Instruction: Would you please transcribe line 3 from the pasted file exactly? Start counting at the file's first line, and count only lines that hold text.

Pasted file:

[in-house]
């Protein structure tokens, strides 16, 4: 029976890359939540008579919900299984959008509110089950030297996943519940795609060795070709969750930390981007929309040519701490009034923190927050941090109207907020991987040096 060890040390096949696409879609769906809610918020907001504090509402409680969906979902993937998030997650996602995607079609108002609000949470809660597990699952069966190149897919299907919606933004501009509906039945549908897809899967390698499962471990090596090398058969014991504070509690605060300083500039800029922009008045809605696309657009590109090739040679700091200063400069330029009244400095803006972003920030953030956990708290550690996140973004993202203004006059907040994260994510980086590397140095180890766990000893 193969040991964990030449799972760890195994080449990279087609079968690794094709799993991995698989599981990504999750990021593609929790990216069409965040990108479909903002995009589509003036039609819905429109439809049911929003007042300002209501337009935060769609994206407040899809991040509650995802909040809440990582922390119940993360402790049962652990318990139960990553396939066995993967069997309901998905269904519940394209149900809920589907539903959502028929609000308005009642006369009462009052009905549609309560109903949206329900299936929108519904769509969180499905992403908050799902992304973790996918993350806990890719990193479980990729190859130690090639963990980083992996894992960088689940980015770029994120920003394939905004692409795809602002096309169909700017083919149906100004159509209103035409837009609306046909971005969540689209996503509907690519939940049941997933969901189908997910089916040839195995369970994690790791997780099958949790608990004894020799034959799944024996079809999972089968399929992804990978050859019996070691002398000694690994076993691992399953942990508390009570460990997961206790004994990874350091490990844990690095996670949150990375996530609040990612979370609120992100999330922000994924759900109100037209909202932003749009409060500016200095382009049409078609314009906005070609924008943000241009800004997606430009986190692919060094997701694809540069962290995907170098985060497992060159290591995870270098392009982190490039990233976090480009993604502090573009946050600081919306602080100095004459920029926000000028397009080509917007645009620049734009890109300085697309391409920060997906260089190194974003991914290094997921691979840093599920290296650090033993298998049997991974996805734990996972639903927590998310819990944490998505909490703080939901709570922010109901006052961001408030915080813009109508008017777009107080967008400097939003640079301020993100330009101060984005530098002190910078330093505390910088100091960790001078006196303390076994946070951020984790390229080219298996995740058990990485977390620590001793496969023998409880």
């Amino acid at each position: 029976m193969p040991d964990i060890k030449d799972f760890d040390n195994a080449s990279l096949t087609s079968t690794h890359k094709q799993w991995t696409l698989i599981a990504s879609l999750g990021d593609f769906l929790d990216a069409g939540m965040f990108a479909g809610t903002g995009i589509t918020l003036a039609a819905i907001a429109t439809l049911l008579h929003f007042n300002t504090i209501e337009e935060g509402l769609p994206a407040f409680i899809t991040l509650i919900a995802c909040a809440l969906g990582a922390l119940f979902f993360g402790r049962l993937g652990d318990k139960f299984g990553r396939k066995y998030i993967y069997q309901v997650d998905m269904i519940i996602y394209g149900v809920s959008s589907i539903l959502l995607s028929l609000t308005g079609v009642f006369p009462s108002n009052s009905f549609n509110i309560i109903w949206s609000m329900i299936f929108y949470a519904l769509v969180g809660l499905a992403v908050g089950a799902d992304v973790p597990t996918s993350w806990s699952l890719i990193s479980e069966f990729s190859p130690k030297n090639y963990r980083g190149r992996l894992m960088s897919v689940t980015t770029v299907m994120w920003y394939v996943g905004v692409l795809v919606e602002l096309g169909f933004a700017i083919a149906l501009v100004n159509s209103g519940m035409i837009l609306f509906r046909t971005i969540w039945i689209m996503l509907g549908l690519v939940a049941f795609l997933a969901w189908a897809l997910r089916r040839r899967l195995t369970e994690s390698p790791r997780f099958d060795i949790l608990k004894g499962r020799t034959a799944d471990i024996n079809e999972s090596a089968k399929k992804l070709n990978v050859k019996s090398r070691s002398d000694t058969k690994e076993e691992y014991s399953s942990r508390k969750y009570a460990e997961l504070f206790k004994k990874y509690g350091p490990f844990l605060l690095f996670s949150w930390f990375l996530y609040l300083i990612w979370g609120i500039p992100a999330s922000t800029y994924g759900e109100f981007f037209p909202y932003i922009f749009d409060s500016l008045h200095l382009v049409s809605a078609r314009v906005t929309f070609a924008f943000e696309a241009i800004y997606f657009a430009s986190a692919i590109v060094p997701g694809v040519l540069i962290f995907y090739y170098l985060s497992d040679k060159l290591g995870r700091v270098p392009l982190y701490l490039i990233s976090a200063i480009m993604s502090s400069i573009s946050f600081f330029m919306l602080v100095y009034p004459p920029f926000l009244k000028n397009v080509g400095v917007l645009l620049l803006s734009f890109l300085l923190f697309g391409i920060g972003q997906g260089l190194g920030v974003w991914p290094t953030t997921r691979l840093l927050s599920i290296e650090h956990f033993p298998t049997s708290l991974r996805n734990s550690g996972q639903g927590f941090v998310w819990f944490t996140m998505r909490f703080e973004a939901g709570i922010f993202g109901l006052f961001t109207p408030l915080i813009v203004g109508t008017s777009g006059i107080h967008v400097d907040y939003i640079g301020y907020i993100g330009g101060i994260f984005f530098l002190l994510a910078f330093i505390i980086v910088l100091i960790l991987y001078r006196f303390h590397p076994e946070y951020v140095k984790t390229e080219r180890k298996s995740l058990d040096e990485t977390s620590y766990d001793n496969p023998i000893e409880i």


């Amino acid at each position: 029976m193969p040991d964990i060890k030449d799972f760890d040390n195994a080449s990279l096949t087609s079968t690794h890359k094709q799993w991995t696409l698989i599981a990504s879609l999750g990021d593609f769906l929790d990216a069409g939540m965040f990108a479909g809610t903002g995009i589509t918020l003036a039609a819905i907001a429109t439809l049911l008579h929003f007042n300002t504090i209501e337009e935060g509402l769609p994206a407040f409680i899809t991040l509650i919900a995802c909040a809440l969906g990582a922390l119940f979902f993360g402790r049962l993937g652990d318990k139960f299984g990553r396939k066995y998030i993967y069997q309901v997650d998905m269904i519940i996602y394209g149900v809920s959008s589907i539903l959502l995607s028929l609000t308005g079609v009642f006369p009462s108002n009052s009905f549609n509110i309560i109903w949206s609000m329900i299936f929108y949470a519904l769509v969180g809660l499905a992403v908050g089950a799902d992304v973790p597990t996918s993350w806990s699952l890719i990193s479980e069966f990729s190859p130690k030297n090639y963990r980083g190149r992996l894992m960088s897919v689940t980015t770029v299907m994120w920003y394939v996943g905004v692409l795809v919606e602002l096309g169909f933004a700017i083919a149906l501009v100004n159509s209103g519940m035409i837009l609306f509906r046909t971005i969540w039945i689209m996503l509907g549908l690519v939940a049941f795609l997933a969901w189908a897809l997910r089916r040839r899967l195995t369970e994690s390698p790791r997780f099958d060795i949790l608990k004894g499962r020799t034959a799944d471990i024996n079809e999972s090596a089968k399929k992804l070709n990978v050859k019996s090398r070691s002398d000694t058969k690994e076993e691992y014991s399953s942990r508390k969750y009570a460990e997961l504070f206790k004994k990874y509690g350091p490990f844990l605060l690095f996670s949150w930390f990375l996530y609040l300083i990612w979370g609120i500039p992100a999330s922000t800029y994924g759900e109100f981007f037209p909202y932003i922009f749009d409060s500016l008045h200095l382009v049409s809605a078609r314009v906005t929309f070609a924008f943000e696309a241009i800004y997606f657009a430009s986190a692919i590109v060094p997701g694809v040519l540069i962290f995907y090739y170098l985060s497992d040679k060159l290591g995870r700091v270098p392009l982190y701490l490039i990233s976090a200063i480009m993604s502090s400069i573009s946050f600081f330029m919306l602080v100095y009034p004459p920029f926000l009244k000028n397009v080509g400095v917007l645009l620049l803006s734009f890109l300085l923190f697309g391409i920060g972003q997906g260089l190194g920030v974003w991914p290094t953030t997921r691979l840093l927050s599920i290296e650090h956990f033993p298998t049997s708290l991974r996805n734990s550690g996972q639903g927590f941090v998310w819990f944490t996140m998505r909490f703080e973004a939901g709570i922010f993202g109901l006052f961001t109207p408030l915080i813009v203004g109508t008017s777009g006059i107080h967008v400097d907040y939003i640079g301020y907020i993100g330009g101060i994260f984005f530098l002190l994510a910078f330093i505390i980086v910088l100091i960790l991987y001078r006196f303390h590397p076994e946070y951020v140095k984790t390229e080219r180890k298996s995740l058990d040096e990485t977390s620590y766990d001793n496969p023998i000893e409880i």